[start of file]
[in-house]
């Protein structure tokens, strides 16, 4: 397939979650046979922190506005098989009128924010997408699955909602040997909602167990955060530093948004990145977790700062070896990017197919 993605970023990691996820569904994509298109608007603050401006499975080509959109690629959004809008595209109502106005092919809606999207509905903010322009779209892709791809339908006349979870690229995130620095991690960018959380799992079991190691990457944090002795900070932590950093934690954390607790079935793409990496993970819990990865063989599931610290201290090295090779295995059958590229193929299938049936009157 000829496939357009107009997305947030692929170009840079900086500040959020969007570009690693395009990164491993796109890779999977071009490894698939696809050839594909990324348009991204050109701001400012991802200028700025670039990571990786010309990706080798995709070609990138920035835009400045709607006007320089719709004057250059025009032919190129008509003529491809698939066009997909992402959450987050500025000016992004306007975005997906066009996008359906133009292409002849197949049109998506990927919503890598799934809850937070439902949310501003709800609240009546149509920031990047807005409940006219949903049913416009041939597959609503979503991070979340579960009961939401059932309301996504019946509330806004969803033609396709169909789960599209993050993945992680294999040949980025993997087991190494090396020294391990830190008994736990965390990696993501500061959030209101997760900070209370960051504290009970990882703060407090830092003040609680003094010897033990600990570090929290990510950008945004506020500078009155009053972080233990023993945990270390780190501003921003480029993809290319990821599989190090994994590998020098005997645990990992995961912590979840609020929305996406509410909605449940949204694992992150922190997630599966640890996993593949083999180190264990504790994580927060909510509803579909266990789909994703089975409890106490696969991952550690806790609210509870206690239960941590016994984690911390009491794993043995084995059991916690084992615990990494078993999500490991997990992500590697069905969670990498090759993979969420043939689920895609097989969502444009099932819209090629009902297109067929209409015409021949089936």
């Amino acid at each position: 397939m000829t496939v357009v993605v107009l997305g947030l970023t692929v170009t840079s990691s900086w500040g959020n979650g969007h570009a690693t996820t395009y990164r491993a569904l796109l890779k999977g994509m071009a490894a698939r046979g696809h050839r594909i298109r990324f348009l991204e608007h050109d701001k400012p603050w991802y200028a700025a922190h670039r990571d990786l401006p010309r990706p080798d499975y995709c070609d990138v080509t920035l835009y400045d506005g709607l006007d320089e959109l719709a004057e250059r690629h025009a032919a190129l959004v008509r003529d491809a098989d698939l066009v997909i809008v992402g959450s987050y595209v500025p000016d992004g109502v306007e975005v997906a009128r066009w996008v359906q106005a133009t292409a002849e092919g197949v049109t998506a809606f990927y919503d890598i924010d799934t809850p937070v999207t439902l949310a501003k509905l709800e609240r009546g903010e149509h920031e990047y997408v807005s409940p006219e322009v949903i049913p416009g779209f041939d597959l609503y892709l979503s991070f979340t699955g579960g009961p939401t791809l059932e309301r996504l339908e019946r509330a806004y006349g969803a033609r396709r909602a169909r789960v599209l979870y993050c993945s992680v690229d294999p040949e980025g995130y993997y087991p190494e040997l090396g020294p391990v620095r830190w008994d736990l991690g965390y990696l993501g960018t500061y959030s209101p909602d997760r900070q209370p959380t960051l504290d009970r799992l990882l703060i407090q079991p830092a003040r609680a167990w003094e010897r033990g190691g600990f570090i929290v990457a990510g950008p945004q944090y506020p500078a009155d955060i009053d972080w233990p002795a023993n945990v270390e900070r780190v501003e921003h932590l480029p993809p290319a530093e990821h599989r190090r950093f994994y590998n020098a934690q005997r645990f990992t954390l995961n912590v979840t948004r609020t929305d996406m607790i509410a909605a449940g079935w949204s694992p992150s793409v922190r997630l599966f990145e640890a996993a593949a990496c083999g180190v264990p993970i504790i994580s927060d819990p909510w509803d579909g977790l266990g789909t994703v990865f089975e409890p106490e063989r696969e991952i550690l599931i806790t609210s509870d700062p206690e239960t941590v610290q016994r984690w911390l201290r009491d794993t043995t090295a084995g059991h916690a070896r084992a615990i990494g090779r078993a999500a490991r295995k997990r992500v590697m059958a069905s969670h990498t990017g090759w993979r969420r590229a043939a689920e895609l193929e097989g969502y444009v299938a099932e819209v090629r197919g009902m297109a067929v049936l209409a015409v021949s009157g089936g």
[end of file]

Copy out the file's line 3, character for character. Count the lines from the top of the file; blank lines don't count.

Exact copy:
């Amino acid at each position: 397939m000829t496939v357009v993605v107009l997305g947030l970023t692929v170009t840079s990691s900086w500040g959020n979650g969007h570009a690693t996820t395009y990164r491993a569904l796109l890779k999977g994509m071009a490894a698939r046979g696809h050839r594909i298109r990324f348009l991204e608007h050109d701001k400012p603050w991802y200028a700025a922190h670039r990571d990786l401006p010309r990706p080798d499975y995709c070609d990138v080509t920035l835009y400045d506005g709607l006007d320089e959109l719709a004057e250059r690629h025009a032919a190129l959004v008509r003529d491809a098989d698939l066009v997909i809008v992402g959450s987050y595209v500025p000016d992004g109502v306007e975005v997906a009128r066009w996008v359906q106005a133009t292409a002849e092919g197949v049109t998506a809606f990927y919503d890598i924010d799934t809850p937070v999207t439902l949310a501003k509905l709800e609240r009546g903010e149509h920031e990047y997408v807005s409940p006219e322009v949903i049913p416009g779209f041939d597959l609503y892709l979503s991070f979340t699955g579960g009961p939401t791809l059932e309301r996504l339908e019946r509330a806004y006349g969803a033609r396709r909602a169909r789960v599209l979870y993050c993945s992680v690229d294999p040949e980025g995130y993997y087991p190494e040997l090396g020294p391990v620095r830190w008994d736990l991690g965390y990696l993501g960018t500061y959030s209101p909602d997760r900070q209370p959380t960051l504290d009970r799992l990882l703060i407090q079991p830092a003040r609680a167990w003094e010897r033990g190691g600990f570090i929290v990457a990510g950008p945004q944090y506020p500078a009155d955060i009053d972080w233990p002795a023993n945990v270390e900070r780190v501003e921003h932590l480029p993809p290319a530093e990821h599989r190090r950093f994994y590998n020098a934690q005997r645990f990992t954390l995961n912590v979840t948004r609020t929305d996406m607790i509410a909605a449940g079935w949204s694992p992150s793409v922190r997630l599966f990145e640890a996993a593949a990496c083999g180190v264990p993970i504790i994580s927060d819990p909510w509803d579909g977790l266990g789909t994703v990865f089975e409890p106490e063989r696969e991952i550690l599931i806790t609210s509870d700062p206690e239960t941590v610290q016994r984690w911390l201290r009491d794993t043995t090295a084995g059991h916690a070896r084992a615990i990494g090779r078993a999500a490991r295995k997990r992500v590697m059958a069905s969670h990498t990017g090759w993979r969420r590229a043939a689920e895609l193929e097989g969502y444009v299938a099932e819209v090629r197919g009902m297109a067929v049936l209409a015409v021949s009157g089936g």